CHRLA is greatly alarmed by
the Cairo Court of Appeals ruling of June 14, 1995, which ordered the divorce of
Nasr Hamed Abu-Zeid (the Cairo University professor) from his wife, Dr. Ibthal
Younis, on the grounds that he was an apostate because of the opinions contained
in his published research.
The argumentation of the
ruling raises problems related to freedom of thought, religious interpretation
and belief, and the privacy of family relationships.
An Egyptian man had been very
strict with his daughter, only permitting her to work outside the home on
condition that she be completely isolated from men. She found that ‘ideal’ job.
Many months later, in the spring of 1988, this same man brought his daughter to
the office of Nawal Al Saadawi to see her in her capacity as a psychiatrist. The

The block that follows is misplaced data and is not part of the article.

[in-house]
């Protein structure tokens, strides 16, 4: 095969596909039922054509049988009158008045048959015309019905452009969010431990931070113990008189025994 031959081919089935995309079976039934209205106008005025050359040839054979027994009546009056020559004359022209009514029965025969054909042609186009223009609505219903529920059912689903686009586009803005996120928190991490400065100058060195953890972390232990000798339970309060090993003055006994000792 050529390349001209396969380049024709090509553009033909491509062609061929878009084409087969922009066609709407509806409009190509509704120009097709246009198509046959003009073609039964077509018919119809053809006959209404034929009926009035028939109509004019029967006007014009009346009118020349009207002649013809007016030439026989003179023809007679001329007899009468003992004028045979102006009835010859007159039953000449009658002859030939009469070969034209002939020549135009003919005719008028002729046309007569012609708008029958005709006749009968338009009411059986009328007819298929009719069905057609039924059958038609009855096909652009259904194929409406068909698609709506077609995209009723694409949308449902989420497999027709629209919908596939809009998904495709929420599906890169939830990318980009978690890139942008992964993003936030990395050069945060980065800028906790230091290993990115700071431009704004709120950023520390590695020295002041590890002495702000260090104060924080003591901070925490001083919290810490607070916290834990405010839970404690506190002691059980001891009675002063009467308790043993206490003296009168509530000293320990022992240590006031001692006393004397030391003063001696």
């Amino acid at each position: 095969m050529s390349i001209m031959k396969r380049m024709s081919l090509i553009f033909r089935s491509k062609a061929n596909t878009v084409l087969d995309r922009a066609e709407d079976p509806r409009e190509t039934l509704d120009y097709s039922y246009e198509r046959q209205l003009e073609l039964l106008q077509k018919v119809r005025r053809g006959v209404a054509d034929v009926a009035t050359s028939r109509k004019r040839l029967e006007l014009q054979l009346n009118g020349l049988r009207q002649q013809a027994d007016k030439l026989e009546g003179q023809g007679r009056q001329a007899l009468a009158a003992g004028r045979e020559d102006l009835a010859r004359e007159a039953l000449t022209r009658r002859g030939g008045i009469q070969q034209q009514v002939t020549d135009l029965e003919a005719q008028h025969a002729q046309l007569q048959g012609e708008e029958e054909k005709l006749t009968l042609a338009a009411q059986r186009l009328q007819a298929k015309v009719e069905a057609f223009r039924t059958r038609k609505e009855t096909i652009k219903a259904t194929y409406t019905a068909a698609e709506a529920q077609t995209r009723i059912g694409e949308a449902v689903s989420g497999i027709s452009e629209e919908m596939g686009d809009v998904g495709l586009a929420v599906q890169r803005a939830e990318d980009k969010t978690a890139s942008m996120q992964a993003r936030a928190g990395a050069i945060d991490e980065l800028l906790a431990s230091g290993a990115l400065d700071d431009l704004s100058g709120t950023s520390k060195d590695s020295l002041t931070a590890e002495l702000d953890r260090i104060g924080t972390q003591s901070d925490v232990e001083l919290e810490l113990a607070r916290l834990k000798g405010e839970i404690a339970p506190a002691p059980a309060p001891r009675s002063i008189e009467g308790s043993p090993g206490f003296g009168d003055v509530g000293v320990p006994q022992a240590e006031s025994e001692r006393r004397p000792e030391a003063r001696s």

following is based on the young woman’s true story.
The second trial of 50 of the "Cairo 52" men continued in Cairo today. The 50 defendants include both those who were acquitted as well as those who were convicted in an earlier trial that ended November 14, 2001.
An Egyptian appeals court in Damanhour, found the "Damanhour Five" not-guilty of all charges. The five men had been convicted in March 2002 of consensual homosexual conduct, and had been sentenced to 3 years' imprisonment and 3 years' probation.
Two years ago, women were granted the right to instigate unilateral khul' divorce. It was supposed to change the face of Egyptian family life. However the results, Mariz Tadros discovers, have confounded all predictions.